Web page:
Protect yourself against Immigration

As a property professional, it is vital to be aware of not just your employee’s immigration status but the tenant’s themselves. Managing immigration can be difficult and can prove costly if not correctly applied. That’s why we have put together some detailed information on how to monitor tenants and employees immigration status. It is vital to follow this advice to protect yourself and your business.

The Immigration Bill

The Immigration Bill received royal assent on 14th May introducing a number of new reforms. The most significant of these changes was the regulation that made it law, for property professionals to check tenant’s immigration status. This is to ensure tenants are not living in the UK illegally. If you do not check your tenant’s immigration status and you have illegal tenants, the government now has powers to deal with you. The government now suggests agents follow the advice, given to employers on immigration and illegal working.

How do I check a tenant’s immigration status?

imgresIn order to check for a tenant’s immigration status, there are certain requirements you need to follow. Initially, you should check the tenant is holding certain documentation. This documentation could either be a valid passport or national identity card. As well as a passport or national identity card, there are other types of documentation that will prove the tenant’s national identity. These can be seen in theHome Office guide, but are also listed below:

  • A passport showing the holder, or the person named in the passport as the child of the holder.
  • A passport or national identity card showing the holder, or a person as the child of the holder, is a national of an EEA country or Switzerland.
  • A residence permit, registration certificate or document certifying or indicating permanent residence issued by the Home Office to a national of an EEA country or Switzerland.
  • A Biometric Residence Permit issued by the Home Office to the holder which indicates that the person named in it is allowed to stay indefinitely in the UK, or has no time limit on their stay in the UK. (Only valid for 10 years for over 16’s and 5 years for under 16’s)
  • A passport or other travel document endorsed to show that the holder is exempt from immigration control, is allowed to stay indefinitely in the UK, has the right of abode in the UK, or has no time limit on their stay in the UK.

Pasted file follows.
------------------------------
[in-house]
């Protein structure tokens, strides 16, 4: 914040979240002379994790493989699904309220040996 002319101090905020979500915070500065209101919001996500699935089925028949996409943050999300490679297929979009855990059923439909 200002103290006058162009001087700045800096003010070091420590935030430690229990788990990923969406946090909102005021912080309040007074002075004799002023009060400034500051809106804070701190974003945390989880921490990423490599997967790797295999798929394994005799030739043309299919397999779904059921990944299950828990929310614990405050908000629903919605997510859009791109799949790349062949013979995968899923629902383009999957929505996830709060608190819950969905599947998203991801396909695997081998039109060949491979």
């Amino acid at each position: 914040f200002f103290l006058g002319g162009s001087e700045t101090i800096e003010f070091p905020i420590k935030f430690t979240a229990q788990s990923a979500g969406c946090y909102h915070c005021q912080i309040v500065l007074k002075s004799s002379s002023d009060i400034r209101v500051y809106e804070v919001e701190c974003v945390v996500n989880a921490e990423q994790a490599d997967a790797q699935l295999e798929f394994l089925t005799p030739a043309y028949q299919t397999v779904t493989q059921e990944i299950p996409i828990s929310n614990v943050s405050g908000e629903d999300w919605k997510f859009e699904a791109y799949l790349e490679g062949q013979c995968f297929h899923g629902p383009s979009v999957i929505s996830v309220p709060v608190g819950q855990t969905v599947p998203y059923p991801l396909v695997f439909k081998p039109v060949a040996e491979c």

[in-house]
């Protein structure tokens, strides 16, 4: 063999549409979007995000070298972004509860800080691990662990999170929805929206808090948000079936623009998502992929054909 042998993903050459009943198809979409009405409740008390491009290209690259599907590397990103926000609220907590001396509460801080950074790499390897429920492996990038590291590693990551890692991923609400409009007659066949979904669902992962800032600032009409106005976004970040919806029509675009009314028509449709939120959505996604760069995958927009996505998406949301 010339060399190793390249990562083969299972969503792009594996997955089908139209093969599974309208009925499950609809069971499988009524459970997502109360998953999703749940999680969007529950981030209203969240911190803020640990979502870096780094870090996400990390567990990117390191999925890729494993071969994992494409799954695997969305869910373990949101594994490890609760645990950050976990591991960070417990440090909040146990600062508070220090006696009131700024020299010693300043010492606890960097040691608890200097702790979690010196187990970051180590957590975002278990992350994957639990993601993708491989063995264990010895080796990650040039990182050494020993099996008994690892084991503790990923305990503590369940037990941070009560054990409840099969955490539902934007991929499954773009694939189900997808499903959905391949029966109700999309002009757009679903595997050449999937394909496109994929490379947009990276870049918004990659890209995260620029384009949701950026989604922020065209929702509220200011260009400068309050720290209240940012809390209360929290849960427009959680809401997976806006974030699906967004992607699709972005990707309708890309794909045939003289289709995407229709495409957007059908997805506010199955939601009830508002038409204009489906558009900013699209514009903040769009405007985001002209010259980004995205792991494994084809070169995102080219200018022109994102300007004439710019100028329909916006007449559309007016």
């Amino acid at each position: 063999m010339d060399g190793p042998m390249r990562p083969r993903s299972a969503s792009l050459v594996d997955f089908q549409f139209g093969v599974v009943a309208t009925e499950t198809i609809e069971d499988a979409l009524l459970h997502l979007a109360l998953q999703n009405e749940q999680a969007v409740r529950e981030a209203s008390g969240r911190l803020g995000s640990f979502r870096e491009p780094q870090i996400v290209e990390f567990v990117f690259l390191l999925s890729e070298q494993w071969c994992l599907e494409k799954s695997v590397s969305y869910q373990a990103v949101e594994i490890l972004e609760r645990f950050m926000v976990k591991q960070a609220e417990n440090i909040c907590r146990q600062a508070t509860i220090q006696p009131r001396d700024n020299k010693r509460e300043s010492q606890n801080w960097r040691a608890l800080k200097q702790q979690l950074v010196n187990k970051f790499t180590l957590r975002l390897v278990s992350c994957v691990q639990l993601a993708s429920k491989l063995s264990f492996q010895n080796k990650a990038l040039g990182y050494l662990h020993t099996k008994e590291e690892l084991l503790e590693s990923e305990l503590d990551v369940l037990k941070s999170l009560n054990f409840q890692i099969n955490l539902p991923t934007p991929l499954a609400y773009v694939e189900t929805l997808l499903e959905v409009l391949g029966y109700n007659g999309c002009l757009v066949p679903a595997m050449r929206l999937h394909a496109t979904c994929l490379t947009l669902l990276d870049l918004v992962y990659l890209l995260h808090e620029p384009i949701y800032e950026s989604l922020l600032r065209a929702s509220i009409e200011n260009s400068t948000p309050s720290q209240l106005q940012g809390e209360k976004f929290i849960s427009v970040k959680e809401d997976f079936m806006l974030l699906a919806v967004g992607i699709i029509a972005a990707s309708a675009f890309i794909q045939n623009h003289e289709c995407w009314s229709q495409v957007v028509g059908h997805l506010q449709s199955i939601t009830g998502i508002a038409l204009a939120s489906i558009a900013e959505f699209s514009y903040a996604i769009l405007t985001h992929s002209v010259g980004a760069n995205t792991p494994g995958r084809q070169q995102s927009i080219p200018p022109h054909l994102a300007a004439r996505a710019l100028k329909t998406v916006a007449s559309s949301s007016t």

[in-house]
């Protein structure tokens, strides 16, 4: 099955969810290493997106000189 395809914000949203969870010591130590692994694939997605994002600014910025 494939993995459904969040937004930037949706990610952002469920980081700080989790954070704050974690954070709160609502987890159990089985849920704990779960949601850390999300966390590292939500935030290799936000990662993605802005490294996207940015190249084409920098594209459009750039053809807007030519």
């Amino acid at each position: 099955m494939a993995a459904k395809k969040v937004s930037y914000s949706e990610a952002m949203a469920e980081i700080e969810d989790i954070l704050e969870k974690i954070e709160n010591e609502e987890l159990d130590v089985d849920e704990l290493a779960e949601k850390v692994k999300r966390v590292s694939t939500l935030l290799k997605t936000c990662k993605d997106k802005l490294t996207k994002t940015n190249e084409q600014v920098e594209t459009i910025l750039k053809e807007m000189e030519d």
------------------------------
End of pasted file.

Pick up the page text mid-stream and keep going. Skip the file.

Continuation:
• An Immigration Status Document issued by the Home Office, to the holder endorsed to indicate that the person named in it is allowed to stay indefinitely in the UK or has no time limit on their stay in the UK together with an official document issued by a previous employer or Government agency with the person’s name and National Insurance number.
  • A full birth or adoption certificate issued in the UK which includes the name(s) of at least one of the holder’s parents together with an official document issued by a previous employer or Government agency with the person’s name and National Insurance number.
  • A birth or adoption certificate issued in the Channel islands, the Isle of Man or Ireland together with an official document issued by a previous employer or Government agency with the person’s name and National Insurance number.
  • A certificate of registration or naturalisation as a British citizen together with an official document issued by a previous employer or Government agency with the person’s name and National Insurance number.
  • A letter issued by the Home Office to the holder which indicates that the person named in it is allowed to stay indefinitely in the UK together with an official document issued by a previous employer or Government agency with the person’s name and National Insurance number.

For more information on this documentation and how it may appear, as well as further information on how to prevent immigration, please see:

https://www.gov.uk/government/uploads/system/uploads/attachment_data/file/304793/full-guide-illegal-working.pdf

The main reason for this change is to protect households around the UK from illegal immigrants. For more information on following the correct immigration procedures please see:

https://www.gov.uk/government/uploads/system/uploads/attachment_data/file/249246/Factsheet_07_-_Landlords.pdf

As an agent, you are not responsible to know everything about immigration, but performing the correct procedures and being aware of immigration, is a must for any agent. We urge you to follow this advice and protect yourself before it’s too late.

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